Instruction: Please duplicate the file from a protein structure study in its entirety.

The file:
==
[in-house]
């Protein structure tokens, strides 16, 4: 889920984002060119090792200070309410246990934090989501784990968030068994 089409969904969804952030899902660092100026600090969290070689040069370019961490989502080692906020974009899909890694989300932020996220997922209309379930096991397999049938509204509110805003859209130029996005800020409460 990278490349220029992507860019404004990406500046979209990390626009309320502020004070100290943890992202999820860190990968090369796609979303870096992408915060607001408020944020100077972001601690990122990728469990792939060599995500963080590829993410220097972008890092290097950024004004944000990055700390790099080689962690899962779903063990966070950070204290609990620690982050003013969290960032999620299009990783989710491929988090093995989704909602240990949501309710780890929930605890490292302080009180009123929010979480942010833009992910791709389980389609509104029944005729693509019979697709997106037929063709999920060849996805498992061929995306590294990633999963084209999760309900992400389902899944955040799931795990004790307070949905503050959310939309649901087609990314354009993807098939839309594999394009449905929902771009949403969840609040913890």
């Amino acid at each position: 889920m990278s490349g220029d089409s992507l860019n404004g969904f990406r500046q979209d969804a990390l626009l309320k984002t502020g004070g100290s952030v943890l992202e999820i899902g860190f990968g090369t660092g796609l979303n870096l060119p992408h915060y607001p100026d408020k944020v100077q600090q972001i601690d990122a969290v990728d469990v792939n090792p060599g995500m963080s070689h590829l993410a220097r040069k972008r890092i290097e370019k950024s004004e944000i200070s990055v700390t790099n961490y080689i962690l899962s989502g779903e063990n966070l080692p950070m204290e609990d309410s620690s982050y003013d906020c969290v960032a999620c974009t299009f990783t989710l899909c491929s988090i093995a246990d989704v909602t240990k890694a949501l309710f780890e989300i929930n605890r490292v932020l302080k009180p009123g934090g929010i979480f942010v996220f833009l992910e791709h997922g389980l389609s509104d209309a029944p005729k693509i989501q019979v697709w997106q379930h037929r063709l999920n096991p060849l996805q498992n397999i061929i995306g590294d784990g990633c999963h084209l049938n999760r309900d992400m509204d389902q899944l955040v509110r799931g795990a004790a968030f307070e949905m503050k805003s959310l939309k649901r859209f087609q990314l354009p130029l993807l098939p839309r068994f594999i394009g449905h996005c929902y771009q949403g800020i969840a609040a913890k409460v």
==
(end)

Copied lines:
[in-house]
């Protein structure tokens, strides 16, 4: 889920984002060119090792200070309410246990934090989501784990968030068994 089409969904969804952030899902660092100026600090969290070689040069370019961490989502080692906020974009899909890694989300932020996220997922209309379930096991397999049938509204509110805003859209130029996005800020409460 990278490349220029992507860019404004990406500046979209990390626009309320502020004070100290943890992202999820860190990968090369796609979303870096992408915060607001408020944020100077972001601690990122990728469990792939060599995500963080590829993410220097972008890092290097950024004004944000990055700390790099080689962690899962779903063990966070950070204290609990620690982050003013969290960032999620299009990783989710491929988090093995989704909602240990949501309710780890929930605890490292302080009180009123929010979480942010833009992910791709389980389609509104029944005729693509019979697709997106037929063709999920060849996805498992061929995306590294990633999963084209999760309900992400389902899944955040799931795990004790307070949905503050959310939309649901087609990314354009993807098939839309594999394009449905929902771009949403969840609040913890």
């Amino acid at each position: 889920m990278s490349g220029d089409s992507l860019n404004g969904f990406r500046q979209d969804a990390l626009l309320k984002t502020g004070g100290s952030v943890l992202e999820i899902g860190f990968g090369t660092g796609l979303n870096l060119p992408h915060y607001p100026d408020k944020v100077q600090q972001i601690d990122a969290v990728d469990v792939n090792p060599g995500m963080s070689h590829l993410a220097r040069k972008r890092i290097e370019k950024s004004e944000i200070s990055v700390t790099n961490y080689i962690l899962s989502g779903e063990n966070l080692p950070m204290e609990d309410s620690s982050y003013d906020c969290v960032a999620c974009t299009f990783t989710l899909c491929s988090i093995a246990d989704v909602t240990k890694a949501l309710f780890e989300i929930n605890r490292v932020l302080k009180p009123g934090g929010i979480f942010v996220f833009l992910e791709h997922g389980l389609s509104d209309a029944p005729k693509i989501q019979v697709w997106q379930h037929r063709l999920n096991p060849l996805q498992n397999i061929i995306g590294d784990g990633c999963h084209l049938n999760r309900d992400m509204d389902q899944l955040v509110r799931g795990a004790a968030f307070e949905m503050k805003s959310l939309k649901r859209f087609q990314l354009p130029l993807l098939p839309r068994f594999i394009g449905h996005c929902y771009q949403g800020i969840a609040a913890k409460v």